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Format: 04/20/2014
Format: 04/20/2014


Valley News Dispatch: Caution: Fireworks injuries reported on the rise

Thursday, July 2nd, 2009

By Charlie Ban

For the Valley News Dispatch

Fireworks are a big part of Americans' July 4 celebrations, but some might result in trips to the emergency room. 

The Alle-Kiski Valley's police departments will be beefing up their patrols to enforce the state ban on many types of fireworks.

Aerial fireworks are illegal in Pennsylvania without a display permit.

Harrison police Chief Mike Klein suggested that his township would not likely grant additional permits for fireworks displays.

"They are only issued to legitimate display operators," he said. "Our advice would be to attend an officially authorized fireworks display. There will be ample displays advertised."

The Springdale Police Department has received complaints of illegal fireworks use since Friday.

Officer Jeremy Liotta said the department typically gets fireworks reports the week before July 4 each year.

"We see a lot toward Springdale High School and near the railroad tracks," he said. "We have a lot of side streets, so that affects visibility and how much we can see on patrol."

Springdale will deploy eight officers during its carnival each night this week, with help from 10 Westmoreland County sheriff's reserves.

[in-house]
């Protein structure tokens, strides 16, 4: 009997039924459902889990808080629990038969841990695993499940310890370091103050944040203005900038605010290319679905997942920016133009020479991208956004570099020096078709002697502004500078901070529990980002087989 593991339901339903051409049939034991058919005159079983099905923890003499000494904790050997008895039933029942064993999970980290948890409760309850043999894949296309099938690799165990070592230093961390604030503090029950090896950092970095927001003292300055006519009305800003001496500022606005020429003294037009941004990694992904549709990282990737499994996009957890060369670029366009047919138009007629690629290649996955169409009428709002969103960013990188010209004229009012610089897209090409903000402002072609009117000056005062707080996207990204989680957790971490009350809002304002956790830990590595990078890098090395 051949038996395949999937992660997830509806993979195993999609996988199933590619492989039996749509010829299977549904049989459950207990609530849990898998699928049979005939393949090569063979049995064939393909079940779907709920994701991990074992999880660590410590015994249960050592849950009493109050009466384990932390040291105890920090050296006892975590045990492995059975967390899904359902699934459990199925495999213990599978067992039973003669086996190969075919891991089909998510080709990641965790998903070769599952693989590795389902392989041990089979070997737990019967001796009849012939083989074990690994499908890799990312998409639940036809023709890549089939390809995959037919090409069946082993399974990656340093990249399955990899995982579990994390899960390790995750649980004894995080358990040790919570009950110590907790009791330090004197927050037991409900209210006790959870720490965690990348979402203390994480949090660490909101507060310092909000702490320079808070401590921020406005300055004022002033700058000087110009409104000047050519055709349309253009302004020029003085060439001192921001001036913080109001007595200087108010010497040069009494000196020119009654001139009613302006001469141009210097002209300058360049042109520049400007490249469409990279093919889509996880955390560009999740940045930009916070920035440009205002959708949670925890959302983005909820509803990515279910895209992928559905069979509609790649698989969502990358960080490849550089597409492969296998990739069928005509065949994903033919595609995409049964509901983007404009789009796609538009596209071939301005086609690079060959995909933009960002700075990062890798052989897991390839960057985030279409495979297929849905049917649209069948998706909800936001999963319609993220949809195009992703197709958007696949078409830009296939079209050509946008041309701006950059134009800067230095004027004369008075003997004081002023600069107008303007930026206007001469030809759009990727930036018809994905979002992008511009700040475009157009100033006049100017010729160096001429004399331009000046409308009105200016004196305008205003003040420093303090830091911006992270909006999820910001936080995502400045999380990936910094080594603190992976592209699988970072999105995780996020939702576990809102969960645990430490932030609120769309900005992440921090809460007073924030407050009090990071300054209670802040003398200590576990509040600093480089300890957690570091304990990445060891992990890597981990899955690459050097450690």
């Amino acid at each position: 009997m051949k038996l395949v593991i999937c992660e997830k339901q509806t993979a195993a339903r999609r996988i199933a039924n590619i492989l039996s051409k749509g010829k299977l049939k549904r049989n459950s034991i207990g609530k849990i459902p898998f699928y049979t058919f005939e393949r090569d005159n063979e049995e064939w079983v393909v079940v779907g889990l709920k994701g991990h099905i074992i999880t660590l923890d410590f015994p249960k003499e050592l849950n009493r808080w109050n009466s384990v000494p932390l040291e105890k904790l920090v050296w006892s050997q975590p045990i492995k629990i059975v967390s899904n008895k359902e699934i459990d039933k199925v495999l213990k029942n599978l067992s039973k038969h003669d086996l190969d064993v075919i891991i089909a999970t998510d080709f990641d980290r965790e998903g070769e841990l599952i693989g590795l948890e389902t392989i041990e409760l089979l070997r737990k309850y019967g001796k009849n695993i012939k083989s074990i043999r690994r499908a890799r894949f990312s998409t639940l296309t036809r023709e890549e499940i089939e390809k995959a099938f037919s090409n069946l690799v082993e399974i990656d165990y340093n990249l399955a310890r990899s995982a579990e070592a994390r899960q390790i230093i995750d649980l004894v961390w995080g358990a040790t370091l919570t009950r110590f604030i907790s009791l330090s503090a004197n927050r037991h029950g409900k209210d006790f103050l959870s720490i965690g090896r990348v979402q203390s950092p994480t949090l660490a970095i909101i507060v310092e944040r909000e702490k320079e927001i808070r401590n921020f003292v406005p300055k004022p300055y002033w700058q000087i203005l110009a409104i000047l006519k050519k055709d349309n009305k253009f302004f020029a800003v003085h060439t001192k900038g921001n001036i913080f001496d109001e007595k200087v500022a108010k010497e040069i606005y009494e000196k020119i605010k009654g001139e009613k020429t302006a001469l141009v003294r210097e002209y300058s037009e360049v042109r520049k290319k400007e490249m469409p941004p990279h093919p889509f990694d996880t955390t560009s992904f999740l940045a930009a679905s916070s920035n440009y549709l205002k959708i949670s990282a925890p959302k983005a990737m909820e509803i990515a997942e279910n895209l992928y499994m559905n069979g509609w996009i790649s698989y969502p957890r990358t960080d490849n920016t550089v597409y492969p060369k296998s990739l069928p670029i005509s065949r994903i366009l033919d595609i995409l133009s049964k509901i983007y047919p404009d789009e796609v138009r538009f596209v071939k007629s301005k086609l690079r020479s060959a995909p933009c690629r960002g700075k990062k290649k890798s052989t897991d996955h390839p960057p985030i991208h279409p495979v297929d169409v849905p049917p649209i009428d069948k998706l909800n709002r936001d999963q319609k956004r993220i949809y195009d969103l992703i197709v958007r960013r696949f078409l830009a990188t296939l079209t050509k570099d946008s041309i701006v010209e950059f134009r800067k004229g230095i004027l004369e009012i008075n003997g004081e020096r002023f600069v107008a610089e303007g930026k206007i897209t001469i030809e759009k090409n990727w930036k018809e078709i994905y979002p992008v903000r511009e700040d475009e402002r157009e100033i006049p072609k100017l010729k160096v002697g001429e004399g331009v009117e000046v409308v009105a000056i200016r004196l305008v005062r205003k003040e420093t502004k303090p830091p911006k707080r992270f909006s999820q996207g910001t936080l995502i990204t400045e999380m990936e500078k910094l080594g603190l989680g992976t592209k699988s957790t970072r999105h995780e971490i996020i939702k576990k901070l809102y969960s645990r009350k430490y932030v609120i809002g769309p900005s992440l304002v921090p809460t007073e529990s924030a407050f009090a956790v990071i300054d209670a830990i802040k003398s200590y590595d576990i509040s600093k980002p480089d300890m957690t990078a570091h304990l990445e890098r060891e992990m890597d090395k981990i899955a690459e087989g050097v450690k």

The Consumer Product Safety Commission will release its report on last year's fireworks-related injuries on Tuesday. During 2007, nearly 10,000 people sought emergency room treatment for such injuries -- 64 percent of them in the month surrounding July 4.

In both 2006 and 2007, 11 deaths were reported, according to the safety commission. The report notes an upward trend in fireworks-related injuries during the last 10 years.

Roger Barrette, associate director of the West Penn Burn Center in Pittsburgh, said the center staff treats a lot of hand and facial burns around July 4.

"Some of the hand injuries are extreme," he said. "There are a tremendous number of disabilities and mangled hands resulting from fireworks injuries.

"Most people don't appreciate the danger because they've gotten away with playing with fireworks for a while, but it only takes one accident to hurt you.

"It's essentially a bomb going off in your hand," he added.

Barrette said adults often visit the hospital after incidents with mortar and explosive fireworks -- lighting them improperly or not getting out of the way.

To read more, visit the Valley News Dispatch web site.

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